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Social Inequality

‘Scoping’ location: the role of ‘place’/’space’ as an influence on HIV outcomes amongst young MSM

14 Mar, 17 | by Leslie Goode, Blogmaster

Bauermeister & Stephenson (B&S) is a scoping review addressing the impact of location – ‘space’ and ‘place’ – on HIV prevention and care outcomes for young MSM (YMSM).  It owes much to Diaz & Ayala and their concern to view human behaviour in terms of ‘social location’ ‘within a context of social oppressive factors’ rather than in terms of ‘individual identity’.  It focuses on 17 studies, selected for inclusion much as in a systematic review, but analyzed according to scoping methodology (i.e. with a view to mapping out the investigative territory rather than addressing a specific question).  Social location is translated by this study into concepts of ‘space’ and ‘place’.  Space here refers to the physical and geographical aspects of location such as proximity to services and transportation, and place to more socially constructed aspects – ‘the interpersonal exchanges and dynamics that result in physical and social resources in space’.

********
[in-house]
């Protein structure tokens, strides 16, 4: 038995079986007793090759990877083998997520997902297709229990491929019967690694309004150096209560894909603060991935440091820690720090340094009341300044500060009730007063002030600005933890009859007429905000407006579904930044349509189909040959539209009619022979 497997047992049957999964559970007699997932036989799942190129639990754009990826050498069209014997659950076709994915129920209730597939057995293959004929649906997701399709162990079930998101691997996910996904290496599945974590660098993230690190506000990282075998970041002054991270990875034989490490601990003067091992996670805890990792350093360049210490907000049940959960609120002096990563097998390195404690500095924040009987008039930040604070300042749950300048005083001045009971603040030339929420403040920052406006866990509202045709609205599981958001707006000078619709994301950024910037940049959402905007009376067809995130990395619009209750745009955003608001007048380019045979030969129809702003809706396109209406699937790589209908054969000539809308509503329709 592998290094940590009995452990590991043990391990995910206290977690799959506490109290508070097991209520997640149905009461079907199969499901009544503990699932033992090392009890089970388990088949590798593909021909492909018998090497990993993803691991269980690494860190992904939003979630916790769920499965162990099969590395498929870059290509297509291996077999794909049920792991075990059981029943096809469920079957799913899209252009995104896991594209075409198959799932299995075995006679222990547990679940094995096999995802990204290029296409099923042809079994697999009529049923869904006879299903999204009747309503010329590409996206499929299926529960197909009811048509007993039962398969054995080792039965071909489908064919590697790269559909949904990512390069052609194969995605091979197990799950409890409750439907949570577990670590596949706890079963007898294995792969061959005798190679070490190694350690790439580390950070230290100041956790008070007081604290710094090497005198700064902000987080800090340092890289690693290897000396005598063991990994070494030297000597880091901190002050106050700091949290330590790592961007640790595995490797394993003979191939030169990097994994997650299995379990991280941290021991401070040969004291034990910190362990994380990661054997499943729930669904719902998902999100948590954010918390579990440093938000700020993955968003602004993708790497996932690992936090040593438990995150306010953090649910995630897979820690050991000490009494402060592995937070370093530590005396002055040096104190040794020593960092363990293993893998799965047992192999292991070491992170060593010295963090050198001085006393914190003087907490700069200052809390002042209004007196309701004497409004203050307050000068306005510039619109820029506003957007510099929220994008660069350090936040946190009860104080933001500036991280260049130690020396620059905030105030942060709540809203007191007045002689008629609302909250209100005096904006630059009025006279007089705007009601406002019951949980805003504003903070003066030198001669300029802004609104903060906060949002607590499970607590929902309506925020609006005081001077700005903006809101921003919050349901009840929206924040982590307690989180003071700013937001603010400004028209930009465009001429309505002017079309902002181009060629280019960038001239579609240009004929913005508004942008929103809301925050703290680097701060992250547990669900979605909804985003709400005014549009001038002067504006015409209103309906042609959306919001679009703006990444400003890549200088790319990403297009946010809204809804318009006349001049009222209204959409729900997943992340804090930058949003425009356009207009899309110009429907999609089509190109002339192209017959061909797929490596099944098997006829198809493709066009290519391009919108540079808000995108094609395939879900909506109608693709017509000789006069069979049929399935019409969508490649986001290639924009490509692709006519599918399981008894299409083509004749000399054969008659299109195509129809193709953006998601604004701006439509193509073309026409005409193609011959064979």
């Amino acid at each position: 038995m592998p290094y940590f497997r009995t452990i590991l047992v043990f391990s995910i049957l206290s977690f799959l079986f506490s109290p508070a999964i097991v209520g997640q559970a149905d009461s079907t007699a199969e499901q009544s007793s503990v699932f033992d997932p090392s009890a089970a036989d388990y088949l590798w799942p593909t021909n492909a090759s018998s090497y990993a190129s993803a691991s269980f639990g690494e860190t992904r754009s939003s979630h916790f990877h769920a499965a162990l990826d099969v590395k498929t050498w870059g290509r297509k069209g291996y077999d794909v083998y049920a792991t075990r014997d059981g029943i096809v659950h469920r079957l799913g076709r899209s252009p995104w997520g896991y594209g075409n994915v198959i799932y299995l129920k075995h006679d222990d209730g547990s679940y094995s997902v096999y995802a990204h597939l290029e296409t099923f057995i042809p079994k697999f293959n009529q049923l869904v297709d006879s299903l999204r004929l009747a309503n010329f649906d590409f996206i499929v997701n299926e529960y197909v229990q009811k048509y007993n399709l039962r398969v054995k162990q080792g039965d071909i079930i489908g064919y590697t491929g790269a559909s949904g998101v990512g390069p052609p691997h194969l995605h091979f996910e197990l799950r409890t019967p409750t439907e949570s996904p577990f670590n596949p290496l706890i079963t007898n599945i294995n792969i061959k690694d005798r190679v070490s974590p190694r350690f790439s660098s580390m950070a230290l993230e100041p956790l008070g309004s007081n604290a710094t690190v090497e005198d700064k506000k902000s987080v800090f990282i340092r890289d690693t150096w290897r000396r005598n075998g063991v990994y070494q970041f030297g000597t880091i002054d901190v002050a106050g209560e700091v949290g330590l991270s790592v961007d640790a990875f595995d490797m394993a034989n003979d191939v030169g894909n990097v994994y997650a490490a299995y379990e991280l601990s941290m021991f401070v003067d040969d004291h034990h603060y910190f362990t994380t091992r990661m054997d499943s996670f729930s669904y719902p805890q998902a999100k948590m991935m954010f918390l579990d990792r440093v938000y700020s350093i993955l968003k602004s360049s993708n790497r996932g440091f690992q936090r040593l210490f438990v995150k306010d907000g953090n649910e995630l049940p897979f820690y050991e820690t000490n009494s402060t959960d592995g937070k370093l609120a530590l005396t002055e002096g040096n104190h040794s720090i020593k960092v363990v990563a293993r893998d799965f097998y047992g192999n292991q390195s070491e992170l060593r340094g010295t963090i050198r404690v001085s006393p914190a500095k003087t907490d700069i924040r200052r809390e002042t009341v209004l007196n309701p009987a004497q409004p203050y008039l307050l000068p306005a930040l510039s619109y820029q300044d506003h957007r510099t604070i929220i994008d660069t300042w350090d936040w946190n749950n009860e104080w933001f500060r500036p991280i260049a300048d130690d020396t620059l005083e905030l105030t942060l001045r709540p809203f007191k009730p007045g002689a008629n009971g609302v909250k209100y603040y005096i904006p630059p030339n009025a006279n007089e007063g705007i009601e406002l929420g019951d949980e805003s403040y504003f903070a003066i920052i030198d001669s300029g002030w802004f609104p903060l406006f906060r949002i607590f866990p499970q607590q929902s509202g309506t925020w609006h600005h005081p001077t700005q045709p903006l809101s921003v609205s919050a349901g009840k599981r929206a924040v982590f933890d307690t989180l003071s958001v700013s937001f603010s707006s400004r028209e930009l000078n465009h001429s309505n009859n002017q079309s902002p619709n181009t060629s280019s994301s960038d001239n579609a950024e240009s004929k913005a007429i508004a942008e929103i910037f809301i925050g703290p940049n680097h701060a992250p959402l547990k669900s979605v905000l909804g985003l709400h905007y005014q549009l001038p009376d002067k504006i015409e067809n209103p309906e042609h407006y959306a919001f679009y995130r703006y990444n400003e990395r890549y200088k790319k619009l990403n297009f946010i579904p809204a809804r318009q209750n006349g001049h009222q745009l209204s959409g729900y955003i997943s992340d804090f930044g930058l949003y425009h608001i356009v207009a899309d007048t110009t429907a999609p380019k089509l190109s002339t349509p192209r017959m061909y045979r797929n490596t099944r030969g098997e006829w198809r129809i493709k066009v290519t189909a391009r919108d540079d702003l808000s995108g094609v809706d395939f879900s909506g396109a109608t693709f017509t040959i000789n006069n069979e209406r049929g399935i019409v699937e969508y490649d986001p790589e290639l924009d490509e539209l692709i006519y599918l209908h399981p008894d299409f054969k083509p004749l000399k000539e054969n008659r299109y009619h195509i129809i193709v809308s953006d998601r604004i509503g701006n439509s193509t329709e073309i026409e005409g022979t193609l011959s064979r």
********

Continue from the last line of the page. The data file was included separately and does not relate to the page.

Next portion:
It is perhaps on account of the breadth of these goals and the methodology of scoping that no very conclusive findings emerge.  Where location assumes the more geographically defined characteristics of ‘space’, the findings underscore the importance of geographic information system (GIS) approaches (see also: Simms & Petersen (STIs editorial); Petersen & Simms (STIs)).  But elsewhere – especially where the concept of location shades into less physical definitions of context (i.e. ‘place’) – the evidence is more contradictory and sometimes appears counter-intuitive.   For example, there are studies that find a positive correlation between social disadvantage and higher levels of adherence to HIV prevention and care recommendations.  Apparently, however, income inequality (as measured by Gini ratio or male-to-female ratio of earnings) stands out across studies as an indicator of poorer YMSM outcomes.

In discussing the limitations of their study, the authors make the interesting point that in a field of investigation as hard to define and as open to fresh hypotheses as this, the tendency for studies reporting an insignificant or null finding not to make their way into the literature could contribute to a serious distortion of our understanding (i.e. ‘publication bias’).  As is evident from their discussion of the review findings, well-conducted studies reporting non-significant findings on the influence of location can make a valuable contribution to the debate (such as, for example,  Haley & Cooper (STIs), a paper published online on the related issue of influence of location on STIs).